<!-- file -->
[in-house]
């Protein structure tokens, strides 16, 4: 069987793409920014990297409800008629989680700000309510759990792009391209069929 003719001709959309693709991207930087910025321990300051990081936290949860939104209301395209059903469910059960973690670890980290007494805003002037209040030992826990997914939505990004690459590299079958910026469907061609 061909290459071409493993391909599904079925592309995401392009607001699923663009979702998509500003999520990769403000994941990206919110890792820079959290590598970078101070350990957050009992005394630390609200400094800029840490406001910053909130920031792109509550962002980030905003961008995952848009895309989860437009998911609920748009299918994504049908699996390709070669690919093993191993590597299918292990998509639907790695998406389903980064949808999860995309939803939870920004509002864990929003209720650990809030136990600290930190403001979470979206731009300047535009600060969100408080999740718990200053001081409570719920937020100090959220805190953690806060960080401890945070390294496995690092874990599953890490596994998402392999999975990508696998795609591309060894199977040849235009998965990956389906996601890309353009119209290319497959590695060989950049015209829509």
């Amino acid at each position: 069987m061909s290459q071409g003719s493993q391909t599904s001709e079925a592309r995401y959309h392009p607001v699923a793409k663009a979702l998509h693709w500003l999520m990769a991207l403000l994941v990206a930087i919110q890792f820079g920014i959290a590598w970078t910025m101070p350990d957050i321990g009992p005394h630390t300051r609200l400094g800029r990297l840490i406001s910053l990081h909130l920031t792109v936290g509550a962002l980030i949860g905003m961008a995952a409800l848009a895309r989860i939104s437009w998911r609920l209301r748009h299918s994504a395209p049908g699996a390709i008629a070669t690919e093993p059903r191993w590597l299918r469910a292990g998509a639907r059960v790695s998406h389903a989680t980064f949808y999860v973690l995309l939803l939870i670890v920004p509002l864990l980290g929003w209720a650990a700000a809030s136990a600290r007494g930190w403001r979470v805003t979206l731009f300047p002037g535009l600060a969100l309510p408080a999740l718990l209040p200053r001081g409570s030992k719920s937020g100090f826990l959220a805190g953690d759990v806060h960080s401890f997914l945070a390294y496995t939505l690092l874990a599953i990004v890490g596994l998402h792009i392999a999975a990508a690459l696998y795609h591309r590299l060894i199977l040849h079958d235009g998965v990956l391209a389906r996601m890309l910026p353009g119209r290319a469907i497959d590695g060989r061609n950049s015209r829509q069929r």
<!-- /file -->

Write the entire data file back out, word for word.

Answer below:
[in-house]
């Protein structure tokens, strides 16, 4: 069987793409920014990297409800008629989680700000309510759990792009391209069929 003719001709959309693709991207930087910025321990300051990081936290949860939104209301395209059903469910059960973690670890980290007494805003002037209040030992826990997914939505990004690459590299079958910026469907061609 061909290459071409493993391909599904079925592309995401392009607001699923663009979702998509500003999520990769403000994941990206919110890792820079959290590598970078101070350990957050009992005394630390609200400094800029840490406001910053909130920031792109509550962002980030905003961008995952848009895309989860437009998911609920748009299918994504049908699996390709070669690919093993191993590597299918292990998509639907790695998406389903980064949808999860995309939803939870920004509002864990929003209720650990809030136990600290930190403001979470979206731009300047535009600060969100408080999740718990200053001081409570719920937020100090959220805190953690806060960080401890945070390294496995690092874990599953890490596994998402392999999975990508696998795609591309060894199977040849235009998965990956389906996601890309353009119209290319497959590695060989950049015209829509």
């Amino acid at each position: 069987m061909s290459q071409g003719s493993q391909t599904s001709e079925a592309r995401y959309h392009p607001v699923a793409k663009a979702l998509h693709w500003l999520m990769a991207l403000l994941v990206a930087i919110q890792f820079g920014i959290a590598w970078t910025m101070p350990d957050i321990g009992p005394h630390t300051r609200l400094g800029r990297l840490i406001s910053l990081h909130l920031t792109v936290g509550a962002l980030i949860g905003m961008a995952a409800l848009a895309r989860i939104s437009w998911r609920l209301r748009h299918s994504a395209p049908g699996a390709i008629a070669t690919e093993p059903r191993w590597l299918r469910a292990g998509a639907r059960v790695s998406h389903a989680t980064f949808y999860v973690l995309l939803l939870i670890v920004p509002l864990l980290g929003w209720a650990a700000a809030s136990a600290r007494g930190w403001r979470v805003t979206l731009f300047p002037g535009l600060a969100l309510p408080a999740l718990l209040p200053r001081g409570s030992k719920s937020g100090f826990l959220a805190g953690d759990v806060h960080s401890f997914l945070a390294y496995t939505l690092l874990a599953i990004v890490g596994l998402h792009i392999a999975a990508a690459l696998y795609h591309r590299l060894i199977l040849h079958d235009g998965v990956l391209a389906r996601m890309l910026p353009g119209r290319a469907i497959d590695g060989r061609n950049s015209r829509q069929r």